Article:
Post by Mike McMillan Post by J. P. Gilliver (John) Post by Jenny M Benson Post by Penny
As someone else pointed out the other day, your contract is with the
vendor. You paid for something and did not receive it. It is not your job
to chase the carrier. Just ask for your money back from the company who
failed to supply what you have paid for. If they won't play ball and you
paid by card or via Paypal, get them on the case.
I told DHL that I knew their contract was with the vendor and that was
not claiming any recompense from them (DHL). As JDE had said at the
start "DHL say they delivered it so you have no claim" I just asked DHL
to admit to JDE that they had not "safely delivered" it so that I could
get reimbursement from JDE.
JDE are, IMO, wrong. Your contract is with JDE; if it isn't delivered,
that's JDE's problem. If DHL are being awkward, it's up to JDE to sort
it out with them - not you. DHL's contract is with them - not you.
(I've never heard of JDE, but that's not relevant to the above.) If
there's any sort of refund process in place (like ebay and I think
Amazon do), start it, if nothing happens soon. But don't accept any part
of it as binding.
(At worst, your credit card company - assuming you used one - are
jointly liable, and will help you if it comes to it - but they're
understandable reluctant to get involved, so will probably ask you to
pursue it with the seller first, possibly even asking you to obtain a
But very true nonetheless, as stated you purchased goods from a company and
paid for them; they chose the means of getting those goods to you but
failed to ensure they reached you in a timely manner (legal term that!),
thus, they have broken their contract with you and should rectify or
re-imburse, either way with profuse apologies. The company has a contract
with a carrier who failed to execute the delivery to you; not your problem
- it is a contract between supplier of goods and the supplier of services
that failed. Go get them Girl!
Perhaps I might take this opportunity to stand on my soap box for a few
(maybe quite a few) moments. If I am dealing with a company who behave in a
similar manner to that which you have experienced, all they manage to do is
encourage me to dig my heels in deeper - I have always ‘won’ my case.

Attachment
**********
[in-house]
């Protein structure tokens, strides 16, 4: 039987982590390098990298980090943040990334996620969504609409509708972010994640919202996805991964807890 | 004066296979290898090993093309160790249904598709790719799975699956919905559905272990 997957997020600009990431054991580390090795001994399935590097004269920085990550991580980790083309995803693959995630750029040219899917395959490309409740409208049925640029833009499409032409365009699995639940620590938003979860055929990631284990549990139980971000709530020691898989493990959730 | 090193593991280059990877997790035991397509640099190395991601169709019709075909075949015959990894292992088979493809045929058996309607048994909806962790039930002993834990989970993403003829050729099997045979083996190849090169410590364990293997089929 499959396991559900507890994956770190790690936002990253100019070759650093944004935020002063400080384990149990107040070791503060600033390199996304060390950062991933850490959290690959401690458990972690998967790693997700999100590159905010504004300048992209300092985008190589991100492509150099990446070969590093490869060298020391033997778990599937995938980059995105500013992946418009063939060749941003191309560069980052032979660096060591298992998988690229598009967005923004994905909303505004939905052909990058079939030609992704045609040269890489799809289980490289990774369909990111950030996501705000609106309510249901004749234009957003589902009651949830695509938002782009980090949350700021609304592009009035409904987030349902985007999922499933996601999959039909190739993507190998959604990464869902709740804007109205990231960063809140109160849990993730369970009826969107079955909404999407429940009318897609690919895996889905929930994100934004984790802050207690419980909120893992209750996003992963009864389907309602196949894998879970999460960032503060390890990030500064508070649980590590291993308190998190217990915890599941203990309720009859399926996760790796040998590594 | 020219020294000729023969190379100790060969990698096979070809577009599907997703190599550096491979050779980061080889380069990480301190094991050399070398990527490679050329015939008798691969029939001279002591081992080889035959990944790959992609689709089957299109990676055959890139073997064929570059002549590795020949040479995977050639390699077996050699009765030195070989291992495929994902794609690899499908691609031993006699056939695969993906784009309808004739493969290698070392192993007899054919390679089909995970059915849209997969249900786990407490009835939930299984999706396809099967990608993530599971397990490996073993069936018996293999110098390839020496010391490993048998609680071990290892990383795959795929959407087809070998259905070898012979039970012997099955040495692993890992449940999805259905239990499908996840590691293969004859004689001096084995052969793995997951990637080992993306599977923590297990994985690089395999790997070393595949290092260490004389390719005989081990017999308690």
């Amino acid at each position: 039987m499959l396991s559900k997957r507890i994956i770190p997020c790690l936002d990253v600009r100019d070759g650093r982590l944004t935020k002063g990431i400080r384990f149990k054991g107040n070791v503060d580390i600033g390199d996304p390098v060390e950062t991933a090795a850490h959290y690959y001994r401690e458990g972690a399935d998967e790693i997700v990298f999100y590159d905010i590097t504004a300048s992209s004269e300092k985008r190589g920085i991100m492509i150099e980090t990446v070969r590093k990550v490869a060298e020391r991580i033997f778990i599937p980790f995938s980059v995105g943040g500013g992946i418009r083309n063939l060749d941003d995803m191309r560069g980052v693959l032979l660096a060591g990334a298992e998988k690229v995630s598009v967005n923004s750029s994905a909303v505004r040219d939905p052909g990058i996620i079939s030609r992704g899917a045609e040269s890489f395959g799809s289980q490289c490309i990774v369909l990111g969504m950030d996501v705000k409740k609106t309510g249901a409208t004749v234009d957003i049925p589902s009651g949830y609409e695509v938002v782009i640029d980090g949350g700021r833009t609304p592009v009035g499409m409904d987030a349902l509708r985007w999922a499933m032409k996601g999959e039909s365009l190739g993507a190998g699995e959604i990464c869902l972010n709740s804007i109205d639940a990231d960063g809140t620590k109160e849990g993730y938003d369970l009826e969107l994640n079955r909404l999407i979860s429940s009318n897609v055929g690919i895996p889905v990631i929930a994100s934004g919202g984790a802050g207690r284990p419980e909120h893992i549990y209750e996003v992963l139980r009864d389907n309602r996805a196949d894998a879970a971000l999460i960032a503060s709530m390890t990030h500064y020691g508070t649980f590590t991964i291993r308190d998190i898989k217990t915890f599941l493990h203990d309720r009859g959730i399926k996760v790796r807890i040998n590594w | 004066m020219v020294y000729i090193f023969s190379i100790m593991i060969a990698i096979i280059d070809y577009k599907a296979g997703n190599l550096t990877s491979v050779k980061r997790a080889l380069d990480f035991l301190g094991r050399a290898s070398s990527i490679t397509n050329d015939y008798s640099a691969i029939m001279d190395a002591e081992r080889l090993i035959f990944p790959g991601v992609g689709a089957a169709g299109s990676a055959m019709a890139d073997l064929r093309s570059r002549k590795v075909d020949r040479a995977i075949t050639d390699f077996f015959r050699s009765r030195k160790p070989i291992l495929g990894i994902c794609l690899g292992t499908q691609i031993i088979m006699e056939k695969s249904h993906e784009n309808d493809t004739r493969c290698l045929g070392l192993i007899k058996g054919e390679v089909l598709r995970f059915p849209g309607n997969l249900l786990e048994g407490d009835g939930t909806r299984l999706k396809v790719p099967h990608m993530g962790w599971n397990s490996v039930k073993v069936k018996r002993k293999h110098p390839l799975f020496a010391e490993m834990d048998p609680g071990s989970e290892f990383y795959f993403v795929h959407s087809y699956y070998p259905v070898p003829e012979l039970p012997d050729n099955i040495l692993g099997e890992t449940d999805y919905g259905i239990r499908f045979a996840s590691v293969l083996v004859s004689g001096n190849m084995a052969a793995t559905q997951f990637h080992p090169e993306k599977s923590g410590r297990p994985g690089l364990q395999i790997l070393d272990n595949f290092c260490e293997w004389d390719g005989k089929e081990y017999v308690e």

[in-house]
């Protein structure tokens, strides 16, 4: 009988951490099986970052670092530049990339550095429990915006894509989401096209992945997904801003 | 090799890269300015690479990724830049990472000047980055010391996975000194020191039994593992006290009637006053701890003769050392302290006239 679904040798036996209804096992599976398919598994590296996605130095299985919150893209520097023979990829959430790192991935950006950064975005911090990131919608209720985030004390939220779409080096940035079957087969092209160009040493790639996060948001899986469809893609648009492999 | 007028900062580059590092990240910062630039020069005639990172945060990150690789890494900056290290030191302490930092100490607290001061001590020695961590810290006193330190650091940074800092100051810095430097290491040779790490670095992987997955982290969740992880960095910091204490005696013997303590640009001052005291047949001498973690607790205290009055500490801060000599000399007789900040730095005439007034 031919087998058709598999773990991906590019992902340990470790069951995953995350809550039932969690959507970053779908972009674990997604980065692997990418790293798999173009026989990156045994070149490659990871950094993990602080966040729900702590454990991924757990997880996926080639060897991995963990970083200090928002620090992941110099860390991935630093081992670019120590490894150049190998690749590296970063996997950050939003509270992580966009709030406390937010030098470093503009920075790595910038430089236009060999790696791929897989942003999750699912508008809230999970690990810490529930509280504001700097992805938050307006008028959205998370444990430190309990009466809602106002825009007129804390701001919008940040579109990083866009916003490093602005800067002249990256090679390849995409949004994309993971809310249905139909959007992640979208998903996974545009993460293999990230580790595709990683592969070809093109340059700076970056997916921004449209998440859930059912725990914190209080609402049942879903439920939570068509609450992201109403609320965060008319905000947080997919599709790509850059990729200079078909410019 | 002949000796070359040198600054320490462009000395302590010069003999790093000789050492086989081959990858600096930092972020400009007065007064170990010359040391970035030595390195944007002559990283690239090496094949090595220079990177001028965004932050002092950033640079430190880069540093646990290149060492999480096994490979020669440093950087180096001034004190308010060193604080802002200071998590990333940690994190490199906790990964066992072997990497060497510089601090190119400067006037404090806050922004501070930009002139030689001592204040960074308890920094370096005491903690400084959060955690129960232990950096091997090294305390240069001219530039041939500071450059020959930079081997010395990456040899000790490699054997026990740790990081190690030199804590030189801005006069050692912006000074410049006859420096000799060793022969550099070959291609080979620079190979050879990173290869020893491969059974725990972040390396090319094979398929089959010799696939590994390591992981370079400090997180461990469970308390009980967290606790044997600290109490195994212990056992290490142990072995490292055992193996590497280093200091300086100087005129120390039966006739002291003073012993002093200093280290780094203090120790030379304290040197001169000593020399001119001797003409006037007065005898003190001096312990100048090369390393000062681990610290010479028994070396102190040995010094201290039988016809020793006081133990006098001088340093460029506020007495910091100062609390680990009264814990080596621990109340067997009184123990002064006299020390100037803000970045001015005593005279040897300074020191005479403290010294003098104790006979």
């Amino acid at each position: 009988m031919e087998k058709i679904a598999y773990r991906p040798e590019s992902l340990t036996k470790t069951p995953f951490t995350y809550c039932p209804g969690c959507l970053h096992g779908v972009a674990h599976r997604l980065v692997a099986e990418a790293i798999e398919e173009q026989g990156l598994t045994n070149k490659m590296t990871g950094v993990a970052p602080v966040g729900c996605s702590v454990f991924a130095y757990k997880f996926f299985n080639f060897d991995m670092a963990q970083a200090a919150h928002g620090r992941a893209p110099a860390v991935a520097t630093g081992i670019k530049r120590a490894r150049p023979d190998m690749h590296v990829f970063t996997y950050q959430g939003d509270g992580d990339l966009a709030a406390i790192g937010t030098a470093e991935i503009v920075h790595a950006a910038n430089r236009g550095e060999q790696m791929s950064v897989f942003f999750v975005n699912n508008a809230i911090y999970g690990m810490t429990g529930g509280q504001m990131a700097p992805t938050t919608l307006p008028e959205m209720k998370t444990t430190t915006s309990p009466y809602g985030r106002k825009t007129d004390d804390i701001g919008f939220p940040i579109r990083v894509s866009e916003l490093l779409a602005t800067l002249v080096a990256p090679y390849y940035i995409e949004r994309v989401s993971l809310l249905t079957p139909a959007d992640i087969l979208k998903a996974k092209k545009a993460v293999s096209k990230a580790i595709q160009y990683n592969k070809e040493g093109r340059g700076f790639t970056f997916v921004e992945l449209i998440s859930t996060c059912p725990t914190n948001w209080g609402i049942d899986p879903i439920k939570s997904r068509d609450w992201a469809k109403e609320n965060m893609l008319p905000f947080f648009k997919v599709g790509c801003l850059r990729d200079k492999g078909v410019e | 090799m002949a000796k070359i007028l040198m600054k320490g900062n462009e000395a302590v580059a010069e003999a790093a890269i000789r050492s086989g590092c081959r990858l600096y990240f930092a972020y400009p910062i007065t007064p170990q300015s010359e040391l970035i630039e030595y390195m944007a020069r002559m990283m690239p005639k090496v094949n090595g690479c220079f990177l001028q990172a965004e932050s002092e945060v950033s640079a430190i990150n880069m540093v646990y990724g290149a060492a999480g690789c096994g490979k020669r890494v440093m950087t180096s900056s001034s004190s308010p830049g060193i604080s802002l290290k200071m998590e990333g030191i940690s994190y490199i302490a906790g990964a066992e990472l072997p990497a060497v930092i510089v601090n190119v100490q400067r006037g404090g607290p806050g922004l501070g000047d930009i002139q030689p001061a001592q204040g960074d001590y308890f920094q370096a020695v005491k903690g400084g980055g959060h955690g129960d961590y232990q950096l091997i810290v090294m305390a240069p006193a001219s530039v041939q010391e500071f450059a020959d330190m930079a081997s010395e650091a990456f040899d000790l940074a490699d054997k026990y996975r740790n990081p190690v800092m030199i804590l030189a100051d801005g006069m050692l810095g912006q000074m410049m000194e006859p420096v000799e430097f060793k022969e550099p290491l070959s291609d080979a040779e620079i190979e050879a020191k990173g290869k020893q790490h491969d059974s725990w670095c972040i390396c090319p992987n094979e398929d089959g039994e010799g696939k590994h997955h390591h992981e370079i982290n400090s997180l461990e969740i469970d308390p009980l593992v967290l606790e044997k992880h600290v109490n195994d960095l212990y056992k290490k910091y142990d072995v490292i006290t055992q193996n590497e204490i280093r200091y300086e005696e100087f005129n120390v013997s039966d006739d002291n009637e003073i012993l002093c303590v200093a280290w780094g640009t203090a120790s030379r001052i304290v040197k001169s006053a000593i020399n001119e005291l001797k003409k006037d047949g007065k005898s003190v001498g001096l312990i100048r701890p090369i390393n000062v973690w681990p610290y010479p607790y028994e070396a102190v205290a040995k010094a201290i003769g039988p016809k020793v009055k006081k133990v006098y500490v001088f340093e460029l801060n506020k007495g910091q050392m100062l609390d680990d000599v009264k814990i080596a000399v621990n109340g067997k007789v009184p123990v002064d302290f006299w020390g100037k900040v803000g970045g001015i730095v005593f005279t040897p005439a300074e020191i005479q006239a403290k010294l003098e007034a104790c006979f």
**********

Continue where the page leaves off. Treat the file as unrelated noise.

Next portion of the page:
(Drives Mrs. Toodles mad sometimes!!!) There is not only goods, a sum of
money or a contract that has failed to satisfy me, but there is a principle
at stake and it usually is dressed in day-glow colours, hovers in mid-air
and hums loudly until I get satisfaction!!!!! I recently bought some hard
discs for my NAS and there were two versions and the newer one was more
expensive but looked like it would ‘future proof’ me for longer. (It had
vibration detecting sensors built in and a few other features that I didn’t
have an absolute need for just now but could be useful one day); I opted to
pay the extra for the drives but, when they arrived, they were the previous
generation of hard disc (but still adequate for the job). I contacted the
‘fulfiller of the order’ no name, no cordless drill but you don’t have to
go far in the alphabet to find them. I explained what had happened and they
said that they were not empowered to refund more than £20, would I like to
contact the actual supplier? I did so and explained again, they could see
what had happened and refunded me £96 which was slightly more than the
difference in the price for the four drives. Incidentally, this all
followed on from a previous company who ‘seemed’ to have all four
consignments by various carriers stolen en route. I obtained a full refund
from them too. I think I have probably mentioned my various run-ins with
Grittish Bas, Lloyds Bank and a few other organisations where I experienced
that day-glow, hovering hummer.
Toodle Pip, Mike McMillan